Extras! Extras!

Voluntary benefits bring goodwill with a small price tag, but watch out for liabilities.

Thrown A Bone

Some employers also subsidize voluntary benefits to sweeten the deal for participants. For example, Chipotle Mexican Grill Inc., a chain of 400 restaurants based in Denver, helps employees pay for pet insurance. Dan Fogarty, who works in marketing for the company, gets a discount on health coverage for his nine-year-old mutt, Pete. Monthly premiums for dogs run $15 to $30, increasing as the pet gets older; Chipotle contributes $10 a month toward that total. Given the skyrocketing cost of pet care, that contribution can mean thousands in savings for Fogarty. “It just means they care more, because most companies are cutting back,” says Fogarty. Chipotle’s gesture of generosity doesn’t cost much: of the company’s 120 office employees, only 20 purchase pet insurance, meaning that Chipotle earns goodwill from folks like Fogarty for an annual cost of $2,400.

The majority of U.S. corporations already offer at least one voluntary benefit, although precise estimates vary. Sullivan pegs the number between 60 and 70 percent. But not all voluntary benefits strike a chord with employees. At Clark, for example, where employees welcomed the switch to a voluntary dental plan after seeing the numbers, another voluntary perk—long-term care—flopped. “We couldn’t even get people to come to meetings,” admits Anderson.

To sweeten the deal, insurance vendors that sell auto and property-casualty insurance to consumers through employers offer discounts when possible. “We can provide a 5 to 15 percent discount because our marketing costs are lower selling to groups rather than individuals,” says Anne Herbster, vice president and manager of affinity marketing at Liberty Mutual. Knowing that Liberty Mutual’s payments will be coming from regular payroll deductions (as opposed to large installments) also makes Herbster more comfortable offering discounts, since there’s a greater certainty that employee payments will continue to roll in.

Companies like Liberty Mutual that specialize in homeowners’ and auto insurance have formed partnerships with other providers, such as vendors of pet insurance and prepaid legal services, in order to sell a portfolio of voluntary benefits. In fact, Bill Gorman, group sales manager at Veterinary Pet Insurance Co., a provider of pet insurance based in Brea, California, estimates that 50 percent of VPI’s corporate sales come from partnerships with Metropolitan Life, Marsh, and other large insurance providers seeking to add pet insurance to their other offerings. Increasingly, employers are allowing workers to pick and choose among multiple vendors. “We have several large customers that make multiple [providers] available and let employees choose from among them,” says Herbster.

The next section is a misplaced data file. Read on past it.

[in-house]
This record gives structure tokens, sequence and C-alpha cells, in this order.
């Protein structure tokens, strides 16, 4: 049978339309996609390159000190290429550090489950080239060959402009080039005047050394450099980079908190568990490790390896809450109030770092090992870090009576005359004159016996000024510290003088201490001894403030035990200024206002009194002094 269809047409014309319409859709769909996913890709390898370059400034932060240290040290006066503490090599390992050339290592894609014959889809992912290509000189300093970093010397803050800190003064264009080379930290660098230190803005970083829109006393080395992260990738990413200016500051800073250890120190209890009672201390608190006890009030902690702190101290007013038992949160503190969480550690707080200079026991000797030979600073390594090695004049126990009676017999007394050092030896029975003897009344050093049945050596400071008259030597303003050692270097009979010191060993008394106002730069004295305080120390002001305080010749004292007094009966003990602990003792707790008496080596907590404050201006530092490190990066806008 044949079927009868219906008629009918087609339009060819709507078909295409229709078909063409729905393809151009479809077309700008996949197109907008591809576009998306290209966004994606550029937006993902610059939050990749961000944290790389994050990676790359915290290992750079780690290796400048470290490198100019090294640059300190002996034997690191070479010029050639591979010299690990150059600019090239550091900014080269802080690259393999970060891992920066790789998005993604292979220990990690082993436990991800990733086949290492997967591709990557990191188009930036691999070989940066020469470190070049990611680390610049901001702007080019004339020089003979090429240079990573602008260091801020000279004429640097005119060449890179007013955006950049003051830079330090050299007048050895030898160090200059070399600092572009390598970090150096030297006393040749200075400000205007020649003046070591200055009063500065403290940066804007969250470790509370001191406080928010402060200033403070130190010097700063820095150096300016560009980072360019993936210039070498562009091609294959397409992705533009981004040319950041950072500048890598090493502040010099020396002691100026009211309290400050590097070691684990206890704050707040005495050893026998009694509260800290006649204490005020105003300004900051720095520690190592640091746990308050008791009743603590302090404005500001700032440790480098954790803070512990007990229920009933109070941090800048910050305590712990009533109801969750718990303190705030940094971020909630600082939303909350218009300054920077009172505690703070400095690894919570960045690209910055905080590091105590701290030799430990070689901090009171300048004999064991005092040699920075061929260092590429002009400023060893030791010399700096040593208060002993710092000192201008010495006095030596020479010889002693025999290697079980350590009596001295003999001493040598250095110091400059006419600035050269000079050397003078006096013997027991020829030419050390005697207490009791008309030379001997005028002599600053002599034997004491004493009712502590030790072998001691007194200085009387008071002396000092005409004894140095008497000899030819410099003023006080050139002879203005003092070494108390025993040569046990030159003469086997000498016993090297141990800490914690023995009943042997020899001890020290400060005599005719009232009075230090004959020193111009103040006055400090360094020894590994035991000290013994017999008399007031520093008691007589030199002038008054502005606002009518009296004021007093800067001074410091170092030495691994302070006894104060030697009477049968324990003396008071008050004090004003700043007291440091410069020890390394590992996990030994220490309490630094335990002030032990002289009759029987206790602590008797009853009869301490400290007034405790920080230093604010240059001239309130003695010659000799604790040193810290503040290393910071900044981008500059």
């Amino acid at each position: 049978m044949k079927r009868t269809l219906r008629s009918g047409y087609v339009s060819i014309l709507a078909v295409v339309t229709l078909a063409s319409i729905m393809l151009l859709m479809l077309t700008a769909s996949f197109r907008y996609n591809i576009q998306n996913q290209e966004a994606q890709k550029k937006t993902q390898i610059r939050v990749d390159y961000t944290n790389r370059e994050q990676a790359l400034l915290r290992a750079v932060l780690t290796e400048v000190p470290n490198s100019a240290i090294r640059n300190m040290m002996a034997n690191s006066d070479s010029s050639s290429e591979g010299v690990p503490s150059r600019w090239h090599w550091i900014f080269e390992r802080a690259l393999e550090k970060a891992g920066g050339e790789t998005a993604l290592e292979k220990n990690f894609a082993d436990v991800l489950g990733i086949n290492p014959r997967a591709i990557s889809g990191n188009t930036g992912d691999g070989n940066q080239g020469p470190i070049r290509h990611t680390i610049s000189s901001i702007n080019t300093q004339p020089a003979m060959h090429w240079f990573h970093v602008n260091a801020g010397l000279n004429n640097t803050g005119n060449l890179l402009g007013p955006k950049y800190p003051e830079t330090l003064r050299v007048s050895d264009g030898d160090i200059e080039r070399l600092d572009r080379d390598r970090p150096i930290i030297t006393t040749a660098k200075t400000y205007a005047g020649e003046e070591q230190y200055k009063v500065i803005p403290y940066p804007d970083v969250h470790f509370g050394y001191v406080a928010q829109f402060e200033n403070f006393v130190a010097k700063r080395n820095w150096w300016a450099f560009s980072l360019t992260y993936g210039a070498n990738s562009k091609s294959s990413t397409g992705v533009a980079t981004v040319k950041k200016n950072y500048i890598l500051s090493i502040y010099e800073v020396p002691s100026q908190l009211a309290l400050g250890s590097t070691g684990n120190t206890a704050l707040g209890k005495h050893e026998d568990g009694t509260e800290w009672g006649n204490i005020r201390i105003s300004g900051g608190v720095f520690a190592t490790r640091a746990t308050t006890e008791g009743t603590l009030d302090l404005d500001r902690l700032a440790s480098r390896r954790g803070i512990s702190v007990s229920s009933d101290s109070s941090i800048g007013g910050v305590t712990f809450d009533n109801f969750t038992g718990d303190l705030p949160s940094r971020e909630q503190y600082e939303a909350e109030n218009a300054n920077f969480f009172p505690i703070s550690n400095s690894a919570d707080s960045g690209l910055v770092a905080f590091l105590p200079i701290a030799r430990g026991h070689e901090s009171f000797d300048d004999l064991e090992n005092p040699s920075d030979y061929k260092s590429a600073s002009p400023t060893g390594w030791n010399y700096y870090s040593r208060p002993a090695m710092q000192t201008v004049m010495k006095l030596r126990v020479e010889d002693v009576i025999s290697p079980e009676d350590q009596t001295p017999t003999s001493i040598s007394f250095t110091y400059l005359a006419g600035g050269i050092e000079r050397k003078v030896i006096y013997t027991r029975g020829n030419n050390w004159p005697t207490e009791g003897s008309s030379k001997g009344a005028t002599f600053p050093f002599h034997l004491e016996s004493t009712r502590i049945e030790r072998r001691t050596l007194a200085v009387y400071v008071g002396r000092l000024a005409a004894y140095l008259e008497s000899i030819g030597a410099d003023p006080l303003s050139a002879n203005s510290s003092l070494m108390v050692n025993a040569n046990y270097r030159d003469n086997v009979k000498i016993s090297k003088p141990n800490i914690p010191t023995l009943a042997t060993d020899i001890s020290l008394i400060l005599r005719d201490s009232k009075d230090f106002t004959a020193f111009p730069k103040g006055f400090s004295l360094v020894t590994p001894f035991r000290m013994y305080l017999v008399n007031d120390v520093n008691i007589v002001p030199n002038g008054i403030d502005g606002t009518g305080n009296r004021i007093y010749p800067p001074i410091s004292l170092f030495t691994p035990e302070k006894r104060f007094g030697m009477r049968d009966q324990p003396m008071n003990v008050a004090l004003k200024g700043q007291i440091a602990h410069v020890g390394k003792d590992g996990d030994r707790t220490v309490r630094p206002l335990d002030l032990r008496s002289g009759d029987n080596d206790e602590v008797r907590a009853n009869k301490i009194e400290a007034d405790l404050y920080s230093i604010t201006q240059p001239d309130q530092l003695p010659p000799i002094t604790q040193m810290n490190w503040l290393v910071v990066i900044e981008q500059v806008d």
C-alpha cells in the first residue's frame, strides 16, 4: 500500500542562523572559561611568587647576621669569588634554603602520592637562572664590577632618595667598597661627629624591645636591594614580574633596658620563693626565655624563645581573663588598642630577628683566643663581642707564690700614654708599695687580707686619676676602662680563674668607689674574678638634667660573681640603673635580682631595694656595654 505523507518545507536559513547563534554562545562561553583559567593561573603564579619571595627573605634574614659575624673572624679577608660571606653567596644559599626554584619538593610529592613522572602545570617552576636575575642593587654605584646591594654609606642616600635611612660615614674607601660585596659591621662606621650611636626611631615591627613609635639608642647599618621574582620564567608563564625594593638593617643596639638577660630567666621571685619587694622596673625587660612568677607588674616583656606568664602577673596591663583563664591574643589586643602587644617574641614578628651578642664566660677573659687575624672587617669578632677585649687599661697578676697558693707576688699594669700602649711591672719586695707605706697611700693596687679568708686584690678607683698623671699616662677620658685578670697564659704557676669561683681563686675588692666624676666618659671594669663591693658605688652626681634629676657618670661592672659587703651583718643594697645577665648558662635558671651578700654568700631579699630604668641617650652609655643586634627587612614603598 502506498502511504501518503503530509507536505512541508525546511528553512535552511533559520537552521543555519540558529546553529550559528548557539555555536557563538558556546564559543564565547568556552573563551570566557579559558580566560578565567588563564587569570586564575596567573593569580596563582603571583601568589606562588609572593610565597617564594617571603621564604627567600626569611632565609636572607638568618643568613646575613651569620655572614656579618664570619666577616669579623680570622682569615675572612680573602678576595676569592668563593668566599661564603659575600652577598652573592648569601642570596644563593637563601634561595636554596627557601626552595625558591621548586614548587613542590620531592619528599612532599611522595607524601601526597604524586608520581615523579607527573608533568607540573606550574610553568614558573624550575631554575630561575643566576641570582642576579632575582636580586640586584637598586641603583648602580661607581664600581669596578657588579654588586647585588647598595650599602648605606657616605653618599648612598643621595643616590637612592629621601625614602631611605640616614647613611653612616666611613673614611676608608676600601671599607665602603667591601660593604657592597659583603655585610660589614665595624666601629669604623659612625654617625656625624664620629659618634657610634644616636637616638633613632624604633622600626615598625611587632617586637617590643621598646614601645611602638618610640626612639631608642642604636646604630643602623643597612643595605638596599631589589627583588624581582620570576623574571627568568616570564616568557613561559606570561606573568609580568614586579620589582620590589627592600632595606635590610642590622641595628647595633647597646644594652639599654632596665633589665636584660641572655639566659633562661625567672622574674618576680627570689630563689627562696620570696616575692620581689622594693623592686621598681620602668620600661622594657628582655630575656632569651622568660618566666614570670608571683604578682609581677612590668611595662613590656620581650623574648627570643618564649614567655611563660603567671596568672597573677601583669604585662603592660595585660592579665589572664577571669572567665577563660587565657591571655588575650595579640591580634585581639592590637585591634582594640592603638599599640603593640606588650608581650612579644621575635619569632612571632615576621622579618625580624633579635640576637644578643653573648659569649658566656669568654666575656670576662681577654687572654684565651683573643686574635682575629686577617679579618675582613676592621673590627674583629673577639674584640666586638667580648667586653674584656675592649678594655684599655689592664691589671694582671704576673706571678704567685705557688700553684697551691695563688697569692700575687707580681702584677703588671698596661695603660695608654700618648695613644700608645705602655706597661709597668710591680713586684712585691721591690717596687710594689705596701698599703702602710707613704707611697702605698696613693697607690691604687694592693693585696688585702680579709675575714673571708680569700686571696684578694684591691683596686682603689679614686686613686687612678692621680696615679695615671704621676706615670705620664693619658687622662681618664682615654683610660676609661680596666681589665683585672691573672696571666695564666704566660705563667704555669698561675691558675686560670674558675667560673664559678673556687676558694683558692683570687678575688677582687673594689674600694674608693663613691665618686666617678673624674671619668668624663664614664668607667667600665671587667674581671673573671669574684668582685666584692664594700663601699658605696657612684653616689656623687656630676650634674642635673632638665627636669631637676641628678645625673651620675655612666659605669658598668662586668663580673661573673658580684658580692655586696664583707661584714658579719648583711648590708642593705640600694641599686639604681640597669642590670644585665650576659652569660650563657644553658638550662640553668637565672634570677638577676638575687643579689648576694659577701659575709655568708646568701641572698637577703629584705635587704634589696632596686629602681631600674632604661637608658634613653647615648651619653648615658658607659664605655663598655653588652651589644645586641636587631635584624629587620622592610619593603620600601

Indeed, offering a choice of vendors is crucial for avoiding the major potential pitfall of voluntary plans: the risk that a vendor problem will trigger an employee lawsuit against the employer. A choice underscores the point that the employees, not the employer, are responsible for vetting and selecting vendors. According to attorney Richard Menson, a partner at McGuire Woods LLP in Chicago, a company should explain that its affiliation with a vendor does not constitute an endorsement. “I would be clear to employees that they are on their own as participants, and that the plans are not subject to the Employee Retirement Income Security Act,” he says. Menson adds that he hasn’t seen any ERISA suits over voluntary benefits go to court—because corporations are prudent about how they communicate voluntary benefits, and because most cases with merit are settled before trial. As an added safeguard, most insurance vendors provide employers with indemnification clauses that hold corporations harmless in case of any trouble.

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